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What are advisory votes in Washington? What you need to know before you cast your ballot

The votes are a way to give direct feedback to elected officials about tax increases they passed, but the results are non-binding.

SPOKANE COUNTY, Wash. — Most Spokane County voters will decide on local races this year, such as city council seats or school board representatives. But everyone in Spokane County will have the chance to vote on one set of measures regardless of location - advisory votes.

Advisory votes, according to Washington Secretary of State Election Manager Lori Augino, are one way to give direct feedback to elected officials. They first appeared on ballots in 2012 after Initiative 960 was passed in 2007. 

The votes deal directly with taxes already passed by lawmakers in Olympia.

"It places these advisory votes on the ballot, so voters have the opportunity to know that a tax increase was made during the last legislative session," Augino said. "They give more information to the voter about what that bill was that passed, and then gives voters an opportunity to advise the legislature as to really whether they should repeal it or maintain the tax increase."

The Washington Attorney General's Office and the Office of Financial Management decide after the legislative session which tax bills will go for an advisory vote in the next election. The voters have to options to choose from on the ballot, selecting whether they think the tax hike should be repealed or maintained. 

After the election is over and the votes are counted, both the public and the lawmakers who passed the tax increases can see the results.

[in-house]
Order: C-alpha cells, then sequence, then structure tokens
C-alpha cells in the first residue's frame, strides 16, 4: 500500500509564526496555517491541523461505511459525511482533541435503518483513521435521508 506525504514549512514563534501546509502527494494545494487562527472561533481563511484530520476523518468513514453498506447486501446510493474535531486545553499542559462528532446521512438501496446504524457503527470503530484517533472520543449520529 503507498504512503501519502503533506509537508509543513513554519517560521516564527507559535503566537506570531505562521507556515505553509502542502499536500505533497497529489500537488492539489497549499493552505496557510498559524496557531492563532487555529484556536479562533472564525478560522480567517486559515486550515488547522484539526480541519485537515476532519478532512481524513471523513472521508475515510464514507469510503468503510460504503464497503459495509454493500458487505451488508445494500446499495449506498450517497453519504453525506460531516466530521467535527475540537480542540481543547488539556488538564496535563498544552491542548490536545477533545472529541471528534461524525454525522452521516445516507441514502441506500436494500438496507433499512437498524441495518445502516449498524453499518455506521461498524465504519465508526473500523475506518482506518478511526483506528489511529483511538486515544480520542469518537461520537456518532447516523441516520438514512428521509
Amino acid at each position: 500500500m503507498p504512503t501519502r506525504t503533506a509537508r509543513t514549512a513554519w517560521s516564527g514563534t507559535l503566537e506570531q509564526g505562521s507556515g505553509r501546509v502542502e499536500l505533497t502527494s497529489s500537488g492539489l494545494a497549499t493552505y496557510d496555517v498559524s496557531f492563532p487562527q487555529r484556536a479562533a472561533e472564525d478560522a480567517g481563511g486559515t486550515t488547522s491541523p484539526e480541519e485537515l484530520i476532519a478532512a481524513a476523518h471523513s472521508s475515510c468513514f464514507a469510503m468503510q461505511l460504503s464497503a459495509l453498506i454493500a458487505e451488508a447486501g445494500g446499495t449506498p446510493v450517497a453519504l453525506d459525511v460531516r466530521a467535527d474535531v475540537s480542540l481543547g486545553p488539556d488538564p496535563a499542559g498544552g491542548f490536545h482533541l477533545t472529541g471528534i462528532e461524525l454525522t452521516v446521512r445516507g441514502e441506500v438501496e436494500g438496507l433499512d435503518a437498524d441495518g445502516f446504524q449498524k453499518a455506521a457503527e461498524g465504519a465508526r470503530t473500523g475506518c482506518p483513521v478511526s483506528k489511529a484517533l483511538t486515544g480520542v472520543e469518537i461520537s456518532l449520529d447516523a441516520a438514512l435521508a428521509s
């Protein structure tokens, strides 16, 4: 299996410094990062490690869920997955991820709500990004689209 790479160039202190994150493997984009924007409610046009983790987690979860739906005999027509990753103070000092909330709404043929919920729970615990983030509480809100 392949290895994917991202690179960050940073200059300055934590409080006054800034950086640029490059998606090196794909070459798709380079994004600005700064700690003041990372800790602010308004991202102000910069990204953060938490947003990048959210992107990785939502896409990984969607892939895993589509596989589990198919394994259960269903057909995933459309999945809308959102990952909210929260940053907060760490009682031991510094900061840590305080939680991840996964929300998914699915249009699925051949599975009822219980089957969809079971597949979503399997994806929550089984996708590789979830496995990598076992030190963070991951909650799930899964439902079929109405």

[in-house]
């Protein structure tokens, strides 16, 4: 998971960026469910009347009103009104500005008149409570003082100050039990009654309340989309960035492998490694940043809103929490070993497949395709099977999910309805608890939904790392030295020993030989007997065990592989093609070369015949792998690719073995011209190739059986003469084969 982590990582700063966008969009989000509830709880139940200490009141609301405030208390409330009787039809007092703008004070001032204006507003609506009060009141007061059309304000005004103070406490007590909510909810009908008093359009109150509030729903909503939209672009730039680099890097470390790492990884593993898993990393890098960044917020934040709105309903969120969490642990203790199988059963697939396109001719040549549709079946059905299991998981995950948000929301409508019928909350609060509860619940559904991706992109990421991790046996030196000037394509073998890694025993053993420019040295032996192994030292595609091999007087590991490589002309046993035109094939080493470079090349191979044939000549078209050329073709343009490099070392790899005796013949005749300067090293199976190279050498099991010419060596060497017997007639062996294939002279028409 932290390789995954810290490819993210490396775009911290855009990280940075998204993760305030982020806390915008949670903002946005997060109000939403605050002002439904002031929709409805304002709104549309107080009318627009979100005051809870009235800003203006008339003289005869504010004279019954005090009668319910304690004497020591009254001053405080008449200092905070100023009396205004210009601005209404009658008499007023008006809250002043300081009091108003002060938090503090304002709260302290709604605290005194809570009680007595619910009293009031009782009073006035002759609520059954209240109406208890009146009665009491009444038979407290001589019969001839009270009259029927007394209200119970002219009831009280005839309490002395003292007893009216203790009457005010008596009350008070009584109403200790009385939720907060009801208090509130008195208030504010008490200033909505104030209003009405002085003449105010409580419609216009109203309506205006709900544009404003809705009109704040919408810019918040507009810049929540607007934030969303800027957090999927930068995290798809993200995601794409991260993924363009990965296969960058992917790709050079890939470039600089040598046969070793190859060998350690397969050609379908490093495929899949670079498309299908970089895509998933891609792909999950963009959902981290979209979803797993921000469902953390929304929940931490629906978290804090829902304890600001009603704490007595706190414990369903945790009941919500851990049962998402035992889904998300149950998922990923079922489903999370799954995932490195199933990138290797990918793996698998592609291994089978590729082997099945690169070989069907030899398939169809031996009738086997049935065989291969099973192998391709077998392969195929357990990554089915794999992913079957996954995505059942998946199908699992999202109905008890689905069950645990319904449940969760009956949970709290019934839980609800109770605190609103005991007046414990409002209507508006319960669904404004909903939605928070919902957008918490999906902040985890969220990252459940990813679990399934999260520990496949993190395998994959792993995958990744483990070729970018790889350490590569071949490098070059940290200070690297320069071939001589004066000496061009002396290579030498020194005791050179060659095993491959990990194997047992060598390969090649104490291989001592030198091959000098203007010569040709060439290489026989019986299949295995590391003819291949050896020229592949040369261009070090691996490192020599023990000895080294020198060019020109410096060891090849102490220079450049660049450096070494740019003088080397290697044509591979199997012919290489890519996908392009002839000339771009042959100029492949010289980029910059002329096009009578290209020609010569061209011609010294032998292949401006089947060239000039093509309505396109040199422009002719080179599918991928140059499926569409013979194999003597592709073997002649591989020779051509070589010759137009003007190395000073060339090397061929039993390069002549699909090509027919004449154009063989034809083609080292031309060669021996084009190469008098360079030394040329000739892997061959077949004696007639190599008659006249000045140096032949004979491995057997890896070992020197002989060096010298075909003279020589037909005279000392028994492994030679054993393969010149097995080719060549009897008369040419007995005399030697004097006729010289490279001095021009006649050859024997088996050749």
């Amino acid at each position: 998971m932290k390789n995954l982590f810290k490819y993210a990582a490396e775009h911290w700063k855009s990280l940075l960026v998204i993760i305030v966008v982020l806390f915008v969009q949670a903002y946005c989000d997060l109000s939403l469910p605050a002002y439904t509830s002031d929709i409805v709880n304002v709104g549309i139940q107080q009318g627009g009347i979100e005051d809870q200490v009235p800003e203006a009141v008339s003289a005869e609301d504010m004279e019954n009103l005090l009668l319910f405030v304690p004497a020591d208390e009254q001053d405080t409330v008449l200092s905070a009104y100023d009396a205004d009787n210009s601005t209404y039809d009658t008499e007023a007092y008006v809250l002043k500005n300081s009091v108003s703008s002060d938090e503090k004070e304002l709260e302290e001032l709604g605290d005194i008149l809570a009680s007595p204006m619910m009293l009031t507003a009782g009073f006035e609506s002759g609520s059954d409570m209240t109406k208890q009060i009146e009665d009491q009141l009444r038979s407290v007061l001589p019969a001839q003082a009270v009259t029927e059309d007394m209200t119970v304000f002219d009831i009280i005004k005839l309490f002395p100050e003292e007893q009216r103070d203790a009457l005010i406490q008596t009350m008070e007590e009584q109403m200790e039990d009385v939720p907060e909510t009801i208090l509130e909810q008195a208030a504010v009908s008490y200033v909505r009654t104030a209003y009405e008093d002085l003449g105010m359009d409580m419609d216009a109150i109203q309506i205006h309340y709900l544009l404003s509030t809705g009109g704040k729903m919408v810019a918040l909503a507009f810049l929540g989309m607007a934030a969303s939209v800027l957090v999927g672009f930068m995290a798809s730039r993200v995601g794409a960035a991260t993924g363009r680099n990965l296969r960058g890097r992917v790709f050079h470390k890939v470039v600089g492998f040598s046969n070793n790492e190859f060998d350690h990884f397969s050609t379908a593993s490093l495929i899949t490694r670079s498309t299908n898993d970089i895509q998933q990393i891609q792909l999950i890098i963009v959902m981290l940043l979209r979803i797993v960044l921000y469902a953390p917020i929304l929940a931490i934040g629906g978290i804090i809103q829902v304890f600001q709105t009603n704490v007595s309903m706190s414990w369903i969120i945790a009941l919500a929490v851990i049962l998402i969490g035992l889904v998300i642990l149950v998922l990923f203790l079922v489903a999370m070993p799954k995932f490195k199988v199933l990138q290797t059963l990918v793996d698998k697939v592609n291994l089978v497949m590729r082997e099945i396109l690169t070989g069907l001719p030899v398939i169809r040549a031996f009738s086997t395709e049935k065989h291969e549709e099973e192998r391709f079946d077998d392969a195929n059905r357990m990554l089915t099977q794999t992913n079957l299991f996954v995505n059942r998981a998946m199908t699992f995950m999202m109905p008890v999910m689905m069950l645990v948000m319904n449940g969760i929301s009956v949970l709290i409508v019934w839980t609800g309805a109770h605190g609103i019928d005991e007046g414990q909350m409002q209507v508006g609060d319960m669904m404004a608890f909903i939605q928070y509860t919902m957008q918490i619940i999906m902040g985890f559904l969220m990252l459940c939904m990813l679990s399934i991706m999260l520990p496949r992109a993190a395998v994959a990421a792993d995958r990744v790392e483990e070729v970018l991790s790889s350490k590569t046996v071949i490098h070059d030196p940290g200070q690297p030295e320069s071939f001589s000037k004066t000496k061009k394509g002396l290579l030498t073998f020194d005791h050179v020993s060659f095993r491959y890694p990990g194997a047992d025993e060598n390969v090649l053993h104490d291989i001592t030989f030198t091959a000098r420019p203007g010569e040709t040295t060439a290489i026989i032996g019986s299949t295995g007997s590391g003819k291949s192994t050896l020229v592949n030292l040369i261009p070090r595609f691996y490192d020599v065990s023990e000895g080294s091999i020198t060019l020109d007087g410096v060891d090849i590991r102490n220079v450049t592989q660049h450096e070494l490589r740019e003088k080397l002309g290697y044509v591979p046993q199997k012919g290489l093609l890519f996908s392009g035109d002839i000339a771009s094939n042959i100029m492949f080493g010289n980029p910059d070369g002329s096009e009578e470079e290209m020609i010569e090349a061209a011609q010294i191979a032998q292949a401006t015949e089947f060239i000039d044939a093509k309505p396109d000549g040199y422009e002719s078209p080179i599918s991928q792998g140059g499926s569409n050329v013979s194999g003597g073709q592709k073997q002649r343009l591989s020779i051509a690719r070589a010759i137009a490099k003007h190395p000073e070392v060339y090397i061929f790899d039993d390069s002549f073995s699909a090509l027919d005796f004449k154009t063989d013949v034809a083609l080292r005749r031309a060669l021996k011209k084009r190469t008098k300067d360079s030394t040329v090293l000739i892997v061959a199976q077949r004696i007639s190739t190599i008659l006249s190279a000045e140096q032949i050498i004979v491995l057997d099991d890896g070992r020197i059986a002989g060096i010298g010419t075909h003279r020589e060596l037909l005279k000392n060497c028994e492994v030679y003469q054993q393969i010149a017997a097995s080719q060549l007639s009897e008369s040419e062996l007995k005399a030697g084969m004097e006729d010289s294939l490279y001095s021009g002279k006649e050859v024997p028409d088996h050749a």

"We certainly have all the results posted on our website. Then, when we certify the election results, we deliver those to both the House and the Senate," Augino said.

There have been 22 advisory votes across all general elections in Washington since 2016. Of those, the repeal side has won 19 times, with the maintain side winning a mere three times. But, no matter the outcome, the legislature doesn't have to act on the will of the people when it comes to these votes.

"They're not binding, and they're really just giving voters the opportunity to weigh in on those tax increases that were passed during that last session," Augino said.

This year, three advisory votes are on the ballot. One deals with the 988 behavioral health crisis response and suicide prevention tax placed on telephone lines, which will come to a total of $432 million in its first ten years.

The second one is a 7% tax on capital gains of more than $250,000. The third places a tax on captive insurers that totals 2% of premiums from owners and affiliates of the insurance company. Captive insurers are insurance companies owned by those it insures.

The deadline to submit a ballot to a drop box or have a mailed in ballot postmarked is Nov. 2 at 8 p.m. For a list of drop box locations in Spokane County and more information on the races you might see on your ballot, visit the KREM 2 Election Guide.